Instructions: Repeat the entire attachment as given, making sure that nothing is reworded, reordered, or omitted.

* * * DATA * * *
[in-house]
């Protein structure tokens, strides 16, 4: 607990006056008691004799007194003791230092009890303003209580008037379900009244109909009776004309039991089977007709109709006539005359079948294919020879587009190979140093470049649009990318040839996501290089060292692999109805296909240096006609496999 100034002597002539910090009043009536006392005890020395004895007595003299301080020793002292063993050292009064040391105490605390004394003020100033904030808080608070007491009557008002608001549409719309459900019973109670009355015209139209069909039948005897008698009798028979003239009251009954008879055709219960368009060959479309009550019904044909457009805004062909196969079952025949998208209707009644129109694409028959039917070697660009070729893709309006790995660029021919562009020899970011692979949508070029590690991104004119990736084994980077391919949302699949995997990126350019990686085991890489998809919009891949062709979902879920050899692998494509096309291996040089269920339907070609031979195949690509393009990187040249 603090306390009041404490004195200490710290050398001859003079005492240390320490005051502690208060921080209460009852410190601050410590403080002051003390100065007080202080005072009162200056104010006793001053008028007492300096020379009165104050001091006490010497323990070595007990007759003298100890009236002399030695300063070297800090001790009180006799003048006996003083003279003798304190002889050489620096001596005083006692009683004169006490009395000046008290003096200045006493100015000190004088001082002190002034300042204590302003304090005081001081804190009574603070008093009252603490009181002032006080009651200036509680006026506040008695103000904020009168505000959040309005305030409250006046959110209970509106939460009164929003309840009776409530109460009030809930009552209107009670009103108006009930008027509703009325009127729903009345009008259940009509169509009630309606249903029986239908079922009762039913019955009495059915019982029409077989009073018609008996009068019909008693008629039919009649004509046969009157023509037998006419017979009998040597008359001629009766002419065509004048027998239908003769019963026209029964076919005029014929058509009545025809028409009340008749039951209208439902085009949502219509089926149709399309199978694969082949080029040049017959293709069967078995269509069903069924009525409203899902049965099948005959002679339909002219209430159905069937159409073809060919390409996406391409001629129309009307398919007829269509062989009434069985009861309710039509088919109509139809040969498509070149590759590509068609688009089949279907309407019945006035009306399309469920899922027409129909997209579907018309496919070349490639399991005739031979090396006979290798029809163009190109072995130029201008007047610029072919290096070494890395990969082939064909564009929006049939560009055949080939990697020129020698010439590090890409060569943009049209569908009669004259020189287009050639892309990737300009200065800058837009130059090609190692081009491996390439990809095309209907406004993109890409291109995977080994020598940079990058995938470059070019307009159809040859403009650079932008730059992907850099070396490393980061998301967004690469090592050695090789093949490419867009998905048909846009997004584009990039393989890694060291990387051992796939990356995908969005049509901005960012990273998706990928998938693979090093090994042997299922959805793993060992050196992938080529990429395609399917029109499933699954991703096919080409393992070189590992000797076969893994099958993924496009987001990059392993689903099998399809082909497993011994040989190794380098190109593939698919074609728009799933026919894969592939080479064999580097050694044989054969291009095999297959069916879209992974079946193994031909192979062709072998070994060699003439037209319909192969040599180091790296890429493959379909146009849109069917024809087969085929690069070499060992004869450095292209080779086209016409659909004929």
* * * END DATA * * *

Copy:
[in-house]
């Protein structure tokens, strides 16, 4: 607990006056008691004799007194003791230092009890303003209580008037379900009244109909009776004309039991089977007709109709006539005359079948294919020879587009190979140093470049649009990318040839996501290089060292692999109805296909240096006609496999 100034002597002539910090009043009536006392005890020395004895007595003299301080020793002292063993050292009064040391105490605390004394003020100033904030808080608070007491009557008002608001549409719309459900019973109670009355015209139209069909039948005897008698009798028979003239009251009954008879055709219960368009060959479309009550019904044909457009805004062909196969079952025949998208209707009644129109694409028959039917070697660009070729893709309006790995660029021919562009020899970011692979949508070029590690991104004119990736084994980077391919949302699949995997990126350019990686085991890489998809919009891949062709979902879920050899692998494509096309291996040089269920339907070609031979195949690509393009990187040249 603090306390009041404490004195200490710290050398001859003079005492240390320490005051502690208060921080209460009852410190601050410590403080002051003390100065007080202080005072009162200056104010006793001053008028007492300096020379009165104050001091006490010497323990070595007990007759003298100890009236002399030695300063070297800090001790009180006799003048006996003083003279003798304190002889050489620096001596005083006692009683004169006490009395000046008290003096200045006493100015000190004088001082002190002034300042204590302003304090005081001081804190009574603070008093009252603490009181002032006080009651200036509680006026506040008695103000904020009168505000959040309005305030409250006046959110209970509106939460009164929003309840009776409530109460009030809930009552209107009670009103108006009930008027509703009325009127729903009345009008259940009509169509009630309606249903029986239908079922009762039913019955009495059915019982029409077989009073018609008996009068019909008693008629039919009649004509046969009157023509037998006419017979009998040597008359001629009766002419065509004048027998239908003769019963026209029964076919005029014929058509009545025809028409009340008749039951209208439902085009949502219509089926149709399309199978694969082949080029040049017959293709069967078995269509069903069924009525409203899902049965099948005959002679339909002219209430159905069937159409073809060919390409996406391409001629129309009307398919007829269509062989009434069985009861309710039509088919109509139809040969498509070149590759590509068609688009089949279907309407019945006035009306399309469920899922027409129909997209579907018309496919070349490639399991005739031979090396006979290798029809163009190109072995130029201008007047610029072919290096070494890395990969082939064909564009929006049939560009055949080939990697020129020698010439590090890409060569943009049209569908009669004259020189287009050639892309990737300009200065800058837009130059090609190692081009491996390439990809095309209907406004993109890409291109995977080994020598940079990058995938470059070019307009159809040859403009650079932008730059992907850099070396490393980061998301967004690469090592050695090789093949490419867009998905048909846009997004584009990039393989890694060291990387051992796939990356995908969005049509901005960012990273998706990928998938693979090093090994042997299922959805793993060992050196992938080529990429395609399917029109499933699954991703096919080409393992070189590992000797076969893994099958993924496009987001990059392993689903099998399809082909497993011994040989190794380098190109593939698919074609728009799933026919894969592939080479064999580097050694044989054969291009095999297959069916879209992974079946193994031909192979062709072998070994060699003439037209319909192969040599180091790296890429493959379909146009849109069917024809087969085929690069070499060992004869450095292209080779086209016409659909004929």